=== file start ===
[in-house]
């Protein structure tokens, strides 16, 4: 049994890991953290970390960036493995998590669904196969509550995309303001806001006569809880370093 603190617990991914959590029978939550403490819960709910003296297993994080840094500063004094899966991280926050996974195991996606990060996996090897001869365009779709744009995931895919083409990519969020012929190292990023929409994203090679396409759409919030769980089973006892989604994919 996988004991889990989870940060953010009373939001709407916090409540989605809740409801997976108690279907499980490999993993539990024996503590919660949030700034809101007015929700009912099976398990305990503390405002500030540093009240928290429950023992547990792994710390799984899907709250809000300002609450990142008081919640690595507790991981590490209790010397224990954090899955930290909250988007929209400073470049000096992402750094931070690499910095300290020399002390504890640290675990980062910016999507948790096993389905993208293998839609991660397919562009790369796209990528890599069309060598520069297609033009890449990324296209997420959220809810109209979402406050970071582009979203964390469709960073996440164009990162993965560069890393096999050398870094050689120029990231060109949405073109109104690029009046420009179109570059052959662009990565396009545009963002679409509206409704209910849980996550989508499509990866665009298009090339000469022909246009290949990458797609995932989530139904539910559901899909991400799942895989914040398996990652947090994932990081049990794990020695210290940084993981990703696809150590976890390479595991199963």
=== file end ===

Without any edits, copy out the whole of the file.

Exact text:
[in-house]
């Protein structure tokens, strides 16, 4: 049994890991953290970390960036493995998590669904196969509550995309303001806001006569809880370093 603190617990991914959590029978939550403490819960709910003296297993994080840094500063004094899966991280926050996974195991996606990060996996090897001869365009779709744009995931895919083409990519969020012929190292990023929409994203090679396409759409919030769980089973006892989604994919 996988004991889990989870940060953010009373939001709407916090409540989605809740409801997976108690279907499980490999993993539990024996503590919660949030700034809101007015929700009912099976398990305990503390405002500030540093009240928290429950023992547990792994710390799984899907709250809000300002609450990142008081919640690595507790991981590490209790010397224990954090899955930290909250988007929209400073470049000096992402750094931070690499910095300290020399002390504890640290675990980062910016999507948790096993389905993208293998839609991660397919562009790369796209990528890599069309060598520069297609033009890449990324296209997420959220809810109209979402406050970071582009979203964390469709960073996440164009990162993965560069890393096999050398870094050689120029990231060109949405073109109104690029009046420009179109570059052959662009990565396009545009963002679409509206409704209910849980996550989508499509990866665009298009090339000469022909246009290949990458797609995932989530139904539910559901899909991400799942895989914040398996990652947090994932990081049990794990020695210290940084993981990703696809150590976890390479595991199963």